Adaptive Geographies and the Potential of Linear Reuse
We all love abandoned factories. Their undeniable charm is the contemporary version of the ruin aesthetics that once led young poets, painters, and architects to explore southern Europe in search of classic beauty. But you will not understand the scale and power of industrial age—and thus of its built legacy and the potential of its reuse--if you do not look at it in geographical terms. And no place is better to experience it than the Monongahela Valley in southwestern Pennsylvania.
It was a suggestion by Don Carter of the Remaking Cities Institute at Carnegie Mellon University that led me to leave the Interstate to reach Pittsburgh from Washington and instead follow the Monongahela River along its downstream trajectory. It is by riding along its meandering course that you can experience the bundle of lines, pipes, wires, rails, channels, bridges, and cranes that made industrial production possible at a previously unknown scale. This infrastructure connected places where resources were extracted to places where workforce was available, places where power was produced to places where it was needed, and places where products were made with places where they could be packed and delivered. This extended over miles of man-made industrial landscape, outscaling nature and permanently reshaping the geography of the region.
And you might wonder if the sheer size of it precludes any possible reuse strategy. In places like Braddock, where the end of the industrial age can be measured by foreclosed lots, boarded buildings, and a population that has declined from 25,000 to 2,500, there might just not be enough people left to reuse the industrial legacy that has been left behind. However, by looking at the larger picture you can quickly become more confident about the future of the region. The networks that made these places may also help revive them--supporting the struggle of people like Braddock’s bold mayor to shape a new identity for the city and inject new life in the community.
Scene Along the Monongahela
Reusable places can be connected by reused networks, promoting mobility both for leisure and for daily use. So when you count bikers crossing the Youghiogheny in Ohiopyle over an award-winning pedestrian bridge of the Great Allegheny Passage that was rebuilt over the pillars of the Western Maryland Railway Low Bridge, you are still in an industrial geography but one that has been reused for leisure and tourism. To boot, these networks tend to go through particularly distressed places such as Braddock. The biking path on the former railway is an obvious solution, but it seemed not so obvious only ten years ago before a renewed interest in urban biking, bike sharing, hiking, and short-term holidays.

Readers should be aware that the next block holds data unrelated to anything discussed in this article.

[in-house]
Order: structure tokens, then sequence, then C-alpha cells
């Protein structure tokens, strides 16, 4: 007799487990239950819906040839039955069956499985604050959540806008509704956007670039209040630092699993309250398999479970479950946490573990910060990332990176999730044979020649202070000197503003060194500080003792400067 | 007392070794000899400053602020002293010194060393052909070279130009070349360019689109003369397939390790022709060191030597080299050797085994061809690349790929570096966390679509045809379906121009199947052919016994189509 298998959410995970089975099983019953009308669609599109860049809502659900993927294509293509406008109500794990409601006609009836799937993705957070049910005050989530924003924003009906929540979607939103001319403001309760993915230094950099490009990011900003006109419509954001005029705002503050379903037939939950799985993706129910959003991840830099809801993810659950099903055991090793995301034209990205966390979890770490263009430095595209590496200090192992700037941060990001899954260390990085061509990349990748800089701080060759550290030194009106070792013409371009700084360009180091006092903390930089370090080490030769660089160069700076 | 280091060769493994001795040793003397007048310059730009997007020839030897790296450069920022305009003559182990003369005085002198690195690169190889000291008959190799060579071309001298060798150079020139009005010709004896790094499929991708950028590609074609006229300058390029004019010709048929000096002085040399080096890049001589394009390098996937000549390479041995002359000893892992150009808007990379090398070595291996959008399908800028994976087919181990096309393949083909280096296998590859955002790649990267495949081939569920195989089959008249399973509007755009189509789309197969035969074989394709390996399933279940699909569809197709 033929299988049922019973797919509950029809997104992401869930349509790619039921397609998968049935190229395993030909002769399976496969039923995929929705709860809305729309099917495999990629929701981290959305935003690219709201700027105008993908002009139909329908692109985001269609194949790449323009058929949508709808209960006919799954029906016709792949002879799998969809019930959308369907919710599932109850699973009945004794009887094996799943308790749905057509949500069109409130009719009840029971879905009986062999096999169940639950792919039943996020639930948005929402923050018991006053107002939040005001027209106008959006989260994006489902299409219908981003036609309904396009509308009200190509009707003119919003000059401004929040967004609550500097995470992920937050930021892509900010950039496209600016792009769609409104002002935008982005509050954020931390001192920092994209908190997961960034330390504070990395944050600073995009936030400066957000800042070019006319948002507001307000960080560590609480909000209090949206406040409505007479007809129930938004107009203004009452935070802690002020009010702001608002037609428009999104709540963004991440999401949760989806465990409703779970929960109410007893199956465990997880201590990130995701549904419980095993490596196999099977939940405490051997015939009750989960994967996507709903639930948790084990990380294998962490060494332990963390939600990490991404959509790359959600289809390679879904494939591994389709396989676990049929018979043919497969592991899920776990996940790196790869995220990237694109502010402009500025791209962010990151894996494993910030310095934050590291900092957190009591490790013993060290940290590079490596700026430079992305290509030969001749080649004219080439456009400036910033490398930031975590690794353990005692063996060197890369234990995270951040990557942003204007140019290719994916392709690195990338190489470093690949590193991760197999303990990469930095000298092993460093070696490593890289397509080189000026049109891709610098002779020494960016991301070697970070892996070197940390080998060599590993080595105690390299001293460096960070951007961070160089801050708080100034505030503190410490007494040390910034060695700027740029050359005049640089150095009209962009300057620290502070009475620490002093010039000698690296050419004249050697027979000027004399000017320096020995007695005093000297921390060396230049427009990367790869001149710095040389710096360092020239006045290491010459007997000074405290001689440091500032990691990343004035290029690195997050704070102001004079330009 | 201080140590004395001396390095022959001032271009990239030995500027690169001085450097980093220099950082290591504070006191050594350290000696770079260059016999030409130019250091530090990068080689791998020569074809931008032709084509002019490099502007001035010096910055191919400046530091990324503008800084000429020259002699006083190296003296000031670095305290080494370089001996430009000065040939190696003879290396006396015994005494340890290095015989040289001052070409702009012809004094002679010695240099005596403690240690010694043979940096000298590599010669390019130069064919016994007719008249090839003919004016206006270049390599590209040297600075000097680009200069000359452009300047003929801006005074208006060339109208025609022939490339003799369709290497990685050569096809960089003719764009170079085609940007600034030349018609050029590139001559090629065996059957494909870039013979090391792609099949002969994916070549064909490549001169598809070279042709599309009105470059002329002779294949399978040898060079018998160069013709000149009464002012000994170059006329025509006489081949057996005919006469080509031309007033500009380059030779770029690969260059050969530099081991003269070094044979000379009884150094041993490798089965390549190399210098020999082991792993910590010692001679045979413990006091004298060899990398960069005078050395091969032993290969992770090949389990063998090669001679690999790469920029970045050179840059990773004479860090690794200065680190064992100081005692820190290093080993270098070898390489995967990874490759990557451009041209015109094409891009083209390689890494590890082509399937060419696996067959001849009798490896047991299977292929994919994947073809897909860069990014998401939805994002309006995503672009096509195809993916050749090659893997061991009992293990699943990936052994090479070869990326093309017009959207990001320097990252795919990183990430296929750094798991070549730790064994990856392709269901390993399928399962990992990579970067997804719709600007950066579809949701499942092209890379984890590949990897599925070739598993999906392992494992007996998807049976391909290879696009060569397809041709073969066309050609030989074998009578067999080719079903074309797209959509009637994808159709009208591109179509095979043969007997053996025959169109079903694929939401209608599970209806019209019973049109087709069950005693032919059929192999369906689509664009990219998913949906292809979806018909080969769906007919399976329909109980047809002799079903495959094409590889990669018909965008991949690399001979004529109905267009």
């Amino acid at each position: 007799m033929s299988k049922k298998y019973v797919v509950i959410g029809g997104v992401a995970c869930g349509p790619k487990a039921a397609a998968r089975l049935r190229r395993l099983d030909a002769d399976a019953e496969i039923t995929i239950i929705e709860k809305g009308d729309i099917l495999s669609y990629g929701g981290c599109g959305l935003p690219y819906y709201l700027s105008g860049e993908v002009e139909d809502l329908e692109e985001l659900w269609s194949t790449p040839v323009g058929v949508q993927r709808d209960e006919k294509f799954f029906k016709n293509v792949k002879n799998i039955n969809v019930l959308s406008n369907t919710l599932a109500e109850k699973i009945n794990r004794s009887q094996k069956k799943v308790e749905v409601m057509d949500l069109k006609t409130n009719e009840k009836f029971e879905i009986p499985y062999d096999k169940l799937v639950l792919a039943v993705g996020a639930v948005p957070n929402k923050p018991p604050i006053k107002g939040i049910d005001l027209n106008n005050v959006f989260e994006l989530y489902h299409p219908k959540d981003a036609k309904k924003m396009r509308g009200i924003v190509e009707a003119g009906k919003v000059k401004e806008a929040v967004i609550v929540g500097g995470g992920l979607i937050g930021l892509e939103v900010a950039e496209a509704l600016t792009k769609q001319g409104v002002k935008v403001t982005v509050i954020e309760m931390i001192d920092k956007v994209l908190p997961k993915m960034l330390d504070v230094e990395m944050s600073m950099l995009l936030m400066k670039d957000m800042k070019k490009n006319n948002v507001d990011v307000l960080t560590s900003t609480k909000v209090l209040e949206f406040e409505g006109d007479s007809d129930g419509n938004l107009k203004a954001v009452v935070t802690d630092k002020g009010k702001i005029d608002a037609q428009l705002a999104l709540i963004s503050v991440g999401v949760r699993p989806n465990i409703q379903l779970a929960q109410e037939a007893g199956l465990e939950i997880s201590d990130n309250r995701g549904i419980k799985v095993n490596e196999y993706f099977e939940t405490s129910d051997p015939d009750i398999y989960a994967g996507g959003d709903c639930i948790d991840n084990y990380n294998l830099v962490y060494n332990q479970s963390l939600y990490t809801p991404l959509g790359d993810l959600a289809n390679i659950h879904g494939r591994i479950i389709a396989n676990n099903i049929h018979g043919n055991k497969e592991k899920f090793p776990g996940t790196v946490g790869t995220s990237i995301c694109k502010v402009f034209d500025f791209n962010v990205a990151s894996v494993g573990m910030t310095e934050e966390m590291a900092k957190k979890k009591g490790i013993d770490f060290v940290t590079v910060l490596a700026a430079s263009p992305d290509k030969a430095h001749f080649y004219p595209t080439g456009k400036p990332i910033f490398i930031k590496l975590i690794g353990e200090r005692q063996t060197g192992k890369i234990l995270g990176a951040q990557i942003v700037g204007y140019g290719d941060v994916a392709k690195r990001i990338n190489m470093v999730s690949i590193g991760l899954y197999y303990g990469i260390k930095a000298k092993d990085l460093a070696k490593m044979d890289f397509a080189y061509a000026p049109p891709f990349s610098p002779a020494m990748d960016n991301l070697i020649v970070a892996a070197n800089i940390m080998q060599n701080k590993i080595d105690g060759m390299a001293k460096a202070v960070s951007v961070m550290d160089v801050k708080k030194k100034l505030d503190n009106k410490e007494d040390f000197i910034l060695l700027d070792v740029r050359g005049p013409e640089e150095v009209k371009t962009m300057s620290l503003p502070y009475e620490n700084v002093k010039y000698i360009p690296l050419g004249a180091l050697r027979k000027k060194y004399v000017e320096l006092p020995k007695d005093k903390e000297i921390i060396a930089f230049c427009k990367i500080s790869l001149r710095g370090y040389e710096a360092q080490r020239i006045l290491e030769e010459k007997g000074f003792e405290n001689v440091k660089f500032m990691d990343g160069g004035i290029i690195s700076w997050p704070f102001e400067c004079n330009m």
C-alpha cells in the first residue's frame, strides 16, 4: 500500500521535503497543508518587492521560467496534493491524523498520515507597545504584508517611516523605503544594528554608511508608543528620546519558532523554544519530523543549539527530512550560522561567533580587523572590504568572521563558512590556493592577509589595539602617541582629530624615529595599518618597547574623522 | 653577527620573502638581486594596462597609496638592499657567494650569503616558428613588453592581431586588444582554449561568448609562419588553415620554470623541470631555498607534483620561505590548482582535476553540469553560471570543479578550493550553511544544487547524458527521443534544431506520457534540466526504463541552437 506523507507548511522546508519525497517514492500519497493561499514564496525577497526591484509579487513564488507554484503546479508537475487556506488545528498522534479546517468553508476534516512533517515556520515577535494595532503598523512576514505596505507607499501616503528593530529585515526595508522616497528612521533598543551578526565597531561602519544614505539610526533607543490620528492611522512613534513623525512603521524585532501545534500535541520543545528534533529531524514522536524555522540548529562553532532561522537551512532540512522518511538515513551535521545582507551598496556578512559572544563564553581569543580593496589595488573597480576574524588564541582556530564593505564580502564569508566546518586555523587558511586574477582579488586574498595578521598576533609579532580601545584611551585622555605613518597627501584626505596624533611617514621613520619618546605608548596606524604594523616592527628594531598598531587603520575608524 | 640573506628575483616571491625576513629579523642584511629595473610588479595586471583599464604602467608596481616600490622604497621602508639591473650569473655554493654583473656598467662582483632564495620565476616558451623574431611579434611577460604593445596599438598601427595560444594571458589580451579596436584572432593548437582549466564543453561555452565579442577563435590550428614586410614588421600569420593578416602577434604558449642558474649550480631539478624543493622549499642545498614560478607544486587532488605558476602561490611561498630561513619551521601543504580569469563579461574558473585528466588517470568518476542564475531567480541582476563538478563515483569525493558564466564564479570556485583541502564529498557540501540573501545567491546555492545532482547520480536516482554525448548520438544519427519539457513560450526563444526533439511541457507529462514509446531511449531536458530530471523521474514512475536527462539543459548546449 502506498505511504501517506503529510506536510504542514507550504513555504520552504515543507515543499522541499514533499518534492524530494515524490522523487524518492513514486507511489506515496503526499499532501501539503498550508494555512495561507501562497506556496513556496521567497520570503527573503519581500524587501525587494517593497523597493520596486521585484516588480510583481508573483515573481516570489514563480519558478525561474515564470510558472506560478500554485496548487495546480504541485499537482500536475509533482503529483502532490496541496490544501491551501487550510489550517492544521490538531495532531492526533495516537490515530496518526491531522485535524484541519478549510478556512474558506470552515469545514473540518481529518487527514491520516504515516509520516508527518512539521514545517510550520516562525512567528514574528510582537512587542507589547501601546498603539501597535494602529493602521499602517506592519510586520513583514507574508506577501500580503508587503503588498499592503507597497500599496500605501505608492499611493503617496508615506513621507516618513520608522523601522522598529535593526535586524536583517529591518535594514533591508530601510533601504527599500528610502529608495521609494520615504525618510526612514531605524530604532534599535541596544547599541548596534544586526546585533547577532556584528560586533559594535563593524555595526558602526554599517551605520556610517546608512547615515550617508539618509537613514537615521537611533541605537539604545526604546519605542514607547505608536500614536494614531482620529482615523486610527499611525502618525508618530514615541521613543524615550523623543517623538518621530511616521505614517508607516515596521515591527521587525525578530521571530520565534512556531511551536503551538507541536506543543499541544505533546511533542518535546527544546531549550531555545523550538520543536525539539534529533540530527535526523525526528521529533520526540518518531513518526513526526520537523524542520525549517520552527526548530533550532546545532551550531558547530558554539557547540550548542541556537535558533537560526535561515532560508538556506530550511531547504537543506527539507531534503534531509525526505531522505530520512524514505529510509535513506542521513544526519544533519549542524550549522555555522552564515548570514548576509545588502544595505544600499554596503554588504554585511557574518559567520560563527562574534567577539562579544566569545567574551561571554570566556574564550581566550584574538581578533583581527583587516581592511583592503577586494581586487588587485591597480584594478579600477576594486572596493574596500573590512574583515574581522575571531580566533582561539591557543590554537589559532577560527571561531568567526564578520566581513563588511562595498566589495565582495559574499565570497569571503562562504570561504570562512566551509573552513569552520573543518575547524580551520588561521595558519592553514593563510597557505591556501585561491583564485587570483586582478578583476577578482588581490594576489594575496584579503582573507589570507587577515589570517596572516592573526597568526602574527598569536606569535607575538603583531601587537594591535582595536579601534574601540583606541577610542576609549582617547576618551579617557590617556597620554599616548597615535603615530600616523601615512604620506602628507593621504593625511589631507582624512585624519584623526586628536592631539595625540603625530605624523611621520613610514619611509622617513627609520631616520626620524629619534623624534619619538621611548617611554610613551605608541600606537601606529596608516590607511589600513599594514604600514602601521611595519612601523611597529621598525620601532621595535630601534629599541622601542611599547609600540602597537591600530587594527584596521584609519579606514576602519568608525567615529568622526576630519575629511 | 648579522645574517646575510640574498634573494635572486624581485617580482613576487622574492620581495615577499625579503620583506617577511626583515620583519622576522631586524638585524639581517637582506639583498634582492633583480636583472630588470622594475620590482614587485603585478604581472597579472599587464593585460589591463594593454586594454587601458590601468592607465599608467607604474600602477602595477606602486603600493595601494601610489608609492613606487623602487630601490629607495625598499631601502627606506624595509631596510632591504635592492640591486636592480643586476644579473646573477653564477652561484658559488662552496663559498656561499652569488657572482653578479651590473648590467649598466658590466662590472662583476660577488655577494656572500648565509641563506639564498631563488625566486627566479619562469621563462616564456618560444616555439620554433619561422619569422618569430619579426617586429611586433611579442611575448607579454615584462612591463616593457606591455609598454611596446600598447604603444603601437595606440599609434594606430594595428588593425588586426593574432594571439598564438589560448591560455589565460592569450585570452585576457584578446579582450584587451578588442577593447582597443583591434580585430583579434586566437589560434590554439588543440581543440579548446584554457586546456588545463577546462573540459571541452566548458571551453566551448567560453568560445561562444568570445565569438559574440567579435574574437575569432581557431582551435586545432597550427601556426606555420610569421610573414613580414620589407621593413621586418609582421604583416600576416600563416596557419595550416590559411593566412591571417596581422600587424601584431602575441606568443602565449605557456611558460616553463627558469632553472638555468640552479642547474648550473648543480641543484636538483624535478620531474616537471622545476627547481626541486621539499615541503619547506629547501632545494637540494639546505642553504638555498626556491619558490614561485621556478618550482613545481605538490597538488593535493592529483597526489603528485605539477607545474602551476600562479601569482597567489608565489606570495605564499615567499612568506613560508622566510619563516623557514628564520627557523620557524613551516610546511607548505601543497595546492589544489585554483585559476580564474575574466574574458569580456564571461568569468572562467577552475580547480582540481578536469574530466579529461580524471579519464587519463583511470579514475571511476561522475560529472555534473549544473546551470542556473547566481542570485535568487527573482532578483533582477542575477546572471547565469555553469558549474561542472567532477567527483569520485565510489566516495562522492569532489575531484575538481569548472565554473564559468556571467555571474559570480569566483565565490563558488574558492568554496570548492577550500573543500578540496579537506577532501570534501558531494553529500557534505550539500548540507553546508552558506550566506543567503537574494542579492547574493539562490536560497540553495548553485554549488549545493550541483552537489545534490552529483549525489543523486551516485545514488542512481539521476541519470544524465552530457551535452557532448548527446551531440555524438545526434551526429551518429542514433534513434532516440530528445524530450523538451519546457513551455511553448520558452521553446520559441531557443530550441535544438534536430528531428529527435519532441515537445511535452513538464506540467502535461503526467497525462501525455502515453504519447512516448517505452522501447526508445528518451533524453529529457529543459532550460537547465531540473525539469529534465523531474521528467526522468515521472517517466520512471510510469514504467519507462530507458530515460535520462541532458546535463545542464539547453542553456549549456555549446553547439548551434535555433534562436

The 606 trail reusing the Bloomingdale railway line in Chicago is a good example of the full potential of linear infrastructure reuse, turning a former barrier into a chain of carefully landscaped public spaces linked by 2.7 miles of trails that could easily be extended at both sides. Even though it just opened, the 606 is already bursting with users and injecting investment around the surrounding neighborhoods. Here you count bikers, walkers and runners not by tenths, as in Ohiopyle, but by hundreds. Real estate advertising along the trail show that gentrification has softly started, townhouse by townhouse, while restaurants and cafés upgrade and cool bike shops open at entry points.
Along the 606 in Chicago
The 606 in Chicago is representative of a new kind of mobility infrastructure and a new kind of public space called the linear adaptive reuse park. The celebrated New York City High Line, where you count users and tourists by thousands per day, is perhaps the most famous example of this type of adaptive reuse, and it might be the first original contribution of the 21st century to the toolbox of good city making.
These developments are a possible clue for remaking “rusty” places like the Monongahela Valley. What if long distance trails were connected to local networks of public spaces, walkways and bike lanes, the same way long distance railways that were once connected to industrial sites by local junctions and branches like the Bloomingdale? And what if on some of these lines light public transport on rails was added, carrying people instead of freight, making long distance mobility even more effective? European and U.S. industrial cities have a lot to learn from each other’s’ experiences, and have to be as daring as the industrial age was in reshaping large-scale geographies. It would prove eventually to be a winning bet. In any of the mentioned examples and in many others that I can recall, the response of users to reuse projects is often beyond even the most optimistic expectation, proving that people are craving for new ways of experiencing cities and their landscapes.
Matteo Robiglio is the CEO & senior designer of TRA architecture and a professor at the Politecnico di Torino in Torino, Italy. He is currently traveling through the United States to study the adaptive reuse of industrial buildings and property as an Urban and Regional Policy Fellow. This is the third of several blog posts from Matteo.
The views expressed in GMF publications and commentary are the views of the author alone.